Wednesday, May 03, 2006

Koan



As a child, I came in contact with the strange sayings and actions of Zen teachers indirectly through the reading of Asian literature. I was drawn to their odd quotations, but had little idea to their true meaning. At this time in my life, a mere child, I did not study Buddhism directly and I did not even know how to meditate in the traditional manner. Being very introspective and curious about my world and mind, about words, concepts, and the origin of everything, I would often use any available time to think over these things.
Like many children, one of my chores was to mow the lawn. At that time I felt that my family had picked the home with the largest backyard possible, with the steepest hill, to ensure to largest possible area for me to mow. While mowing the grass, the back and forth motion, cutting across the lawn, and the repetition of the small motor would gradually draw my mind inwards, deeper and deeper, soon separating thought and word, mind and concept. Mind would function in streams of thought outwards of the normal medium devoid of subject and object, only to pop back in for a moment, then back out. It seemed as if it were a hybrid stream of thought, rotating between the two.
It was during one of these streams of thought that a quote from Teh-shan (780-865) entered my mind. Teh-shan would enter the hall with a big stick. "If you utter a word I will give you thirty blows; if you utter not a word, just the same, thirty blows on your head." While reading this it had seemed little exotic Asian wisdom, not to be understood in the West. While cutting the grass on a hot summer day, halfway between words and non-duality, I found something else. The mowing stopped. I stopped moving. I felt like I stopped breathing and that everything in the world stopped moving. In my own little form of meditation, I had a taste of something I had no name for. When I was later told not to name it, I needed little explanation.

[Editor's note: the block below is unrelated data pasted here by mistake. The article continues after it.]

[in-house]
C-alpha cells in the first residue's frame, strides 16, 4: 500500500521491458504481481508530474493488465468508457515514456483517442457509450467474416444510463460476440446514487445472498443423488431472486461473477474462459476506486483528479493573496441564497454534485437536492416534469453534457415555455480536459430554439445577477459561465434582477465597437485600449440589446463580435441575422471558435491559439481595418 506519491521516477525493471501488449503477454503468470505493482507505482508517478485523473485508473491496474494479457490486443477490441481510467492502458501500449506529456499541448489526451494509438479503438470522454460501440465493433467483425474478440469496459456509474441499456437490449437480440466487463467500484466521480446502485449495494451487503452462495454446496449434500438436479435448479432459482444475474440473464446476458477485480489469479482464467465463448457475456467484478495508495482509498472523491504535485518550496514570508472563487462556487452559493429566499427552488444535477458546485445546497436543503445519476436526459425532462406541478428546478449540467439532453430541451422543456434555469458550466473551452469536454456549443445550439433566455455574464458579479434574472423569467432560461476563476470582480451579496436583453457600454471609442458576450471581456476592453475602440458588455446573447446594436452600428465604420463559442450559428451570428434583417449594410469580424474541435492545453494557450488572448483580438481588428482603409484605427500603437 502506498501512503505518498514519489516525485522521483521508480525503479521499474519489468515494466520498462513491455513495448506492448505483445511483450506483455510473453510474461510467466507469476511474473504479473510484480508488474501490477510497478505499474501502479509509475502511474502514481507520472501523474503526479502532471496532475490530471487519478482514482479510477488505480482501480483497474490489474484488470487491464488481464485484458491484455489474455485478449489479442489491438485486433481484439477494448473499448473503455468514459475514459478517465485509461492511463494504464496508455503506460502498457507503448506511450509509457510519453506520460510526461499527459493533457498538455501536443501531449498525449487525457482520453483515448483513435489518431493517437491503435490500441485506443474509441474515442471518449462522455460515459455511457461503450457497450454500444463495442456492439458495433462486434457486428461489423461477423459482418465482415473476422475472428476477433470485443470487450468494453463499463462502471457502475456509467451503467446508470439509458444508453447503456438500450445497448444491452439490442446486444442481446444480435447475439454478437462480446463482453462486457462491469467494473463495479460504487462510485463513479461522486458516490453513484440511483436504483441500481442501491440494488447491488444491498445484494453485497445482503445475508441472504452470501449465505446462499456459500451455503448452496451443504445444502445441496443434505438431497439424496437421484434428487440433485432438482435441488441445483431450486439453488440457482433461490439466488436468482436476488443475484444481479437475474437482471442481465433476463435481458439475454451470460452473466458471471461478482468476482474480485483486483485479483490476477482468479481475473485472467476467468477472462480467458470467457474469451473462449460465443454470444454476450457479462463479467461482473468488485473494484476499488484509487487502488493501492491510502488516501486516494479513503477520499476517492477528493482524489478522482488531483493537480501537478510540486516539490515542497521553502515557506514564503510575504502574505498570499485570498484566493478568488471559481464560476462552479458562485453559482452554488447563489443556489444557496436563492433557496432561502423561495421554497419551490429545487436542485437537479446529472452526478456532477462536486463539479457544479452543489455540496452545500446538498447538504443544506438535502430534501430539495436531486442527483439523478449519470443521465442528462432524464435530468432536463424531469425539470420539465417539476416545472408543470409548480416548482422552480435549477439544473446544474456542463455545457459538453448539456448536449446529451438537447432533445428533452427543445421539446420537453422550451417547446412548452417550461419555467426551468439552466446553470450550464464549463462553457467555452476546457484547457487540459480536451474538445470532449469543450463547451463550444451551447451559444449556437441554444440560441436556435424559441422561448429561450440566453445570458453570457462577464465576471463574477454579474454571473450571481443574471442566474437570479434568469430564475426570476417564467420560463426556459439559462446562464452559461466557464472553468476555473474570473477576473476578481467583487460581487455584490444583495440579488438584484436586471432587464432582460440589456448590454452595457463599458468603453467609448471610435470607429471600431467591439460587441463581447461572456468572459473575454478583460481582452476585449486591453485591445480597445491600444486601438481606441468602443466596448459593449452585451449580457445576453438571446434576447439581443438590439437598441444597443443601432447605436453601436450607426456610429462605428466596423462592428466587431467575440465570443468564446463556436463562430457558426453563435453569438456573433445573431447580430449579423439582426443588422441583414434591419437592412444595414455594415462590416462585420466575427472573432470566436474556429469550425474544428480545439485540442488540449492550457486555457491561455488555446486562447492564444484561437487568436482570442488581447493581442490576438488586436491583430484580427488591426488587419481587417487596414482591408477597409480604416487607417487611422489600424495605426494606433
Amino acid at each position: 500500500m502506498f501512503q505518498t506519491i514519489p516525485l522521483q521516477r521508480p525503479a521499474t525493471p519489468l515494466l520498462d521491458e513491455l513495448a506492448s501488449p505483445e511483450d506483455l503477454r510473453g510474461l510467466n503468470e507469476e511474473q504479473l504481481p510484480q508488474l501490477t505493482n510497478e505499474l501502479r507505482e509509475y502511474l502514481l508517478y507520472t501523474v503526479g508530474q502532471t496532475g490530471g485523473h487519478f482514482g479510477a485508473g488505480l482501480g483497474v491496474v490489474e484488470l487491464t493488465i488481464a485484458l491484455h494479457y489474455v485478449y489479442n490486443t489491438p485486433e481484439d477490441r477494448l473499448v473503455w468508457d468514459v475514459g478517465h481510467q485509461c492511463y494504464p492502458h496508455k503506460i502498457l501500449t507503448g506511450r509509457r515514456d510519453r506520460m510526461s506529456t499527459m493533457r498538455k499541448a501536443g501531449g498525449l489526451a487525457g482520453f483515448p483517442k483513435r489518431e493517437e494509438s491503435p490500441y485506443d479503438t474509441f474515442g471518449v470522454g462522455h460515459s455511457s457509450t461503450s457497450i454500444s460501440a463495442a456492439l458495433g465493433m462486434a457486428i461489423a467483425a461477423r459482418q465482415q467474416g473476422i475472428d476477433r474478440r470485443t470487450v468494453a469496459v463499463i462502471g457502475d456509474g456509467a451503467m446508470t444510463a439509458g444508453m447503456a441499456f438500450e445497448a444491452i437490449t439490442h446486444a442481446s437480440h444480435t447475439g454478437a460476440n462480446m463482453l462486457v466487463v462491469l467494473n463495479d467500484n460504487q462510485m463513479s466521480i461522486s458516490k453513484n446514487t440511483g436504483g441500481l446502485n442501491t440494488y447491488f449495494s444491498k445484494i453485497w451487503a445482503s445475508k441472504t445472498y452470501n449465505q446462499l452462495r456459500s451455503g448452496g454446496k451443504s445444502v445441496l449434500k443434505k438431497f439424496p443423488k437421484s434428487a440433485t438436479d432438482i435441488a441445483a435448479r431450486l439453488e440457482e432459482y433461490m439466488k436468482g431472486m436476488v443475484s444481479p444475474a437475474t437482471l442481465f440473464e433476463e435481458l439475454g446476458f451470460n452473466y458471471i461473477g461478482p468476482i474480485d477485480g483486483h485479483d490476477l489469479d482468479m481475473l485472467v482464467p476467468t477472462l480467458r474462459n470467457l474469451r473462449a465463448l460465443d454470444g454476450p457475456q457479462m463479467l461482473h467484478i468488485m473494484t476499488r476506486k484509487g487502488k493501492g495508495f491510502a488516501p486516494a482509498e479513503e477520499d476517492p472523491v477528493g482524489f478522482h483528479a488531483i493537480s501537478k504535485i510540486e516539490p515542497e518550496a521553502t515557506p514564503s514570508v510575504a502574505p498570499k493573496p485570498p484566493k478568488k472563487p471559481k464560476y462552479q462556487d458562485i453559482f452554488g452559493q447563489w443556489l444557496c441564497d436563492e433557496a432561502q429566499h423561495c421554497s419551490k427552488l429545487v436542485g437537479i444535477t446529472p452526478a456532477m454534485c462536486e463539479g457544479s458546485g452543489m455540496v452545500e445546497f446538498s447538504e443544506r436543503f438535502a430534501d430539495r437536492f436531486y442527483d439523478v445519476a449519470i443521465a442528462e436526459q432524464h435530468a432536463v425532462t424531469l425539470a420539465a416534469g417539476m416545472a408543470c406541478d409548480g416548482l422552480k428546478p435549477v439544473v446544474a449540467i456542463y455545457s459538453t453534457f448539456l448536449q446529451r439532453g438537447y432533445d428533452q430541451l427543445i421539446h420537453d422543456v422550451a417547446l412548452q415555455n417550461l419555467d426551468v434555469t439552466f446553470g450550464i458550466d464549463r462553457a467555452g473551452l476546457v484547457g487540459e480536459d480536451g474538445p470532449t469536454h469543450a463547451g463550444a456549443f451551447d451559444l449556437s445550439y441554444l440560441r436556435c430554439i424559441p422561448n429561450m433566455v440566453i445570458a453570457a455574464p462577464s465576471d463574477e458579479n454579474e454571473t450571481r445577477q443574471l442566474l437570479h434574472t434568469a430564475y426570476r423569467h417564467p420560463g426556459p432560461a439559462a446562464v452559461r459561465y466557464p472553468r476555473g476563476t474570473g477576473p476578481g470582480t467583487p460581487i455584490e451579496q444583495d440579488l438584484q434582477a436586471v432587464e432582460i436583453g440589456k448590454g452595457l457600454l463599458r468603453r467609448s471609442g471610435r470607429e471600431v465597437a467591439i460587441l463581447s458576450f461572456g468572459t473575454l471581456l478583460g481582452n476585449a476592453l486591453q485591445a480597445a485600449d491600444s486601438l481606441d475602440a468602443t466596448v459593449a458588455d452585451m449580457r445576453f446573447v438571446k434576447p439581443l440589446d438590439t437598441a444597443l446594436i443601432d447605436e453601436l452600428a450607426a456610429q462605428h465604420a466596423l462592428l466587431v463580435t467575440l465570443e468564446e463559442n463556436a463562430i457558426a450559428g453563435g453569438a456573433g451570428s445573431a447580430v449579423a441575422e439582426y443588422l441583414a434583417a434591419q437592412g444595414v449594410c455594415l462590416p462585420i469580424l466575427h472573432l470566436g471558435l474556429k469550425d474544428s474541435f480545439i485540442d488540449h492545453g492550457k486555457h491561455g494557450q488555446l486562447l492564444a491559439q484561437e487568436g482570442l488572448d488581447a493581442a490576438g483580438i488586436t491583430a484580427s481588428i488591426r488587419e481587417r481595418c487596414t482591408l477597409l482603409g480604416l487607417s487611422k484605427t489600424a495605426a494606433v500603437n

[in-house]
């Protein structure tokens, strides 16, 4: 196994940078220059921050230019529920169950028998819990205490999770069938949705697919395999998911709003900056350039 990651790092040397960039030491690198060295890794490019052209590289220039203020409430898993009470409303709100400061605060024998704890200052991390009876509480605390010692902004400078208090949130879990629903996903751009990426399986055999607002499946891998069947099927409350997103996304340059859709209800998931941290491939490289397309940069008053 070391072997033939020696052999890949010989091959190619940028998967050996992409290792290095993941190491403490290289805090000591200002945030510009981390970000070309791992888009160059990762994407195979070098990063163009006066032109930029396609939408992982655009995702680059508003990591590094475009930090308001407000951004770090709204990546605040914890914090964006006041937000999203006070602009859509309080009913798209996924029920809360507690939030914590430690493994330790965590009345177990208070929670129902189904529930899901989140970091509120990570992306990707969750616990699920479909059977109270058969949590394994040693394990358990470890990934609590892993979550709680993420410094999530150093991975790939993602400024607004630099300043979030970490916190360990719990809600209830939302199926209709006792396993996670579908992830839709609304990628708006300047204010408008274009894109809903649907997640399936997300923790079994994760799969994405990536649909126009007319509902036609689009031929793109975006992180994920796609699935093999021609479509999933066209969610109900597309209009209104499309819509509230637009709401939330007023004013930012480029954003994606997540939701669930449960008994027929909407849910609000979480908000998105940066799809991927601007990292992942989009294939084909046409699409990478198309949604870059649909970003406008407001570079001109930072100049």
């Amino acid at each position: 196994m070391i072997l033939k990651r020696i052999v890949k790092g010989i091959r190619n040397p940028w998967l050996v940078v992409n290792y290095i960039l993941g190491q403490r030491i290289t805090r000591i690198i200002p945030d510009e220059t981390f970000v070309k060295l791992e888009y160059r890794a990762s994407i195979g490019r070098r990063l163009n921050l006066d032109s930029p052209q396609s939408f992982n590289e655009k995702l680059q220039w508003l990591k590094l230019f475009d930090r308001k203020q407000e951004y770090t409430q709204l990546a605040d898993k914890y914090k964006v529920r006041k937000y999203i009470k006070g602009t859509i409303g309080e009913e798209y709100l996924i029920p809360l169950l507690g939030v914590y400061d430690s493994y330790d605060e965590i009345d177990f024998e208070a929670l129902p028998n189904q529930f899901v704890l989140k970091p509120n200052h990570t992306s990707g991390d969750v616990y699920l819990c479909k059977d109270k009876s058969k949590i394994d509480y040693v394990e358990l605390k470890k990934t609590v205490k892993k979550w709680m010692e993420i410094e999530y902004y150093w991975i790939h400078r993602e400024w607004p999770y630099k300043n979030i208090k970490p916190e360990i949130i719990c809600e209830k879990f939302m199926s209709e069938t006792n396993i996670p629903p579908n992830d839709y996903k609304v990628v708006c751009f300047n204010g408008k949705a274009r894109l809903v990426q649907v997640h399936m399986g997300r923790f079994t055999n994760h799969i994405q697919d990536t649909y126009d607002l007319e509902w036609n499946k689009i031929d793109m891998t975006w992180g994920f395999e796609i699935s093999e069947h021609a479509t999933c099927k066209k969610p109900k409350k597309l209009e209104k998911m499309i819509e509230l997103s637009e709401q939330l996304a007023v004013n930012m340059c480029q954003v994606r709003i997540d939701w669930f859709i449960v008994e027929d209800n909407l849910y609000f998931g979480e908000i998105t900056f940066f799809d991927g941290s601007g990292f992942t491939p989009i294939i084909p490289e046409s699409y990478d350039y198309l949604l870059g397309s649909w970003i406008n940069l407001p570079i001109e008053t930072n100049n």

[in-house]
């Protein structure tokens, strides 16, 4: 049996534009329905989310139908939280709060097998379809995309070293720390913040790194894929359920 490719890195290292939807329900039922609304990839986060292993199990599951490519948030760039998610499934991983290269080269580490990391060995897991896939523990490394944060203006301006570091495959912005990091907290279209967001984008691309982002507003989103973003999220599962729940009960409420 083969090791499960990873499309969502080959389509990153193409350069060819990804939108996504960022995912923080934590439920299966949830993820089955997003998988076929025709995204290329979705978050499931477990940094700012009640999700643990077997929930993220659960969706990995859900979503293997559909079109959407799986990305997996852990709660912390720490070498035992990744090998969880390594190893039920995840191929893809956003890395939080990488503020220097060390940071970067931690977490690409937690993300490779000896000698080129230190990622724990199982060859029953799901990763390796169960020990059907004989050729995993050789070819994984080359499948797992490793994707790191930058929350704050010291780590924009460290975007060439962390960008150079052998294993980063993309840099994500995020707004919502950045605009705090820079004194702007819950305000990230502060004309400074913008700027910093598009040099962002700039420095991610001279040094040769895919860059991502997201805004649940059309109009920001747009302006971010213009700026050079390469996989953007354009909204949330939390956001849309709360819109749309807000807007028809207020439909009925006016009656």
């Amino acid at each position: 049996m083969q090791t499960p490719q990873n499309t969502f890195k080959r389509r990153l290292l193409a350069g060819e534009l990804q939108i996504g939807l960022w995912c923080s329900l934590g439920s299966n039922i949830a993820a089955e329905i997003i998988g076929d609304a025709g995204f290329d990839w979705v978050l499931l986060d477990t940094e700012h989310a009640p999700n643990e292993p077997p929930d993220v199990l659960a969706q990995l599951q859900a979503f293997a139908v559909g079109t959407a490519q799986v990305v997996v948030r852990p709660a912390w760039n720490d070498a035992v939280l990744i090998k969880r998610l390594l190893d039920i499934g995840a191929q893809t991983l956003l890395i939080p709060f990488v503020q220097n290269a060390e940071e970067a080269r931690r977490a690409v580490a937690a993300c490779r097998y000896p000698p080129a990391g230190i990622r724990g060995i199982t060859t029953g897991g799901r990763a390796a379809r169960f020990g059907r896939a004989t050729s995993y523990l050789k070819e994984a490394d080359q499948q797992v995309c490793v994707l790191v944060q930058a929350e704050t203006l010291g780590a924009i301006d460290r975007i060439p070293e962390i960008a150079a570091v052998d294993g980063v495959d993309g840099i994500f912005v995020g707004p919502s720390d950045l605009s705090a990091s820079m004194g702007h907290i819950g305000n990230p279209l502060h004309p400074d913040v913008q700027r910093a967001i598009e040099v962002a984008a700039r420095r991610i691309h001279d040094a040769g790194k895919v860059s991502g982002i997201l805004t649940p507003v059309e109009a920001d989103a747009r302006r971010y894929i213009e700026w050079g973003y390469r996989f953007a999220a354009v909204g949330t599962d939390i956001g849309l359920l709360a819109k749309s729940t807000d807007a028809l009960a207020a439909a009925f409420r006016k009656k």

Just yesterday, while driving on the Interstate, a driver turned on his left turn signal from the far left lane. I though to myself, you can't turn left from the far left lane on the Interstate. A similar reaction followed. Just as words are not to be embraced, we also cannot think that the only meditation is the form on a pillow with legs crossed, or that the only koan are in the form of words. Sometimes they take the form of turn signals at 65 mph.

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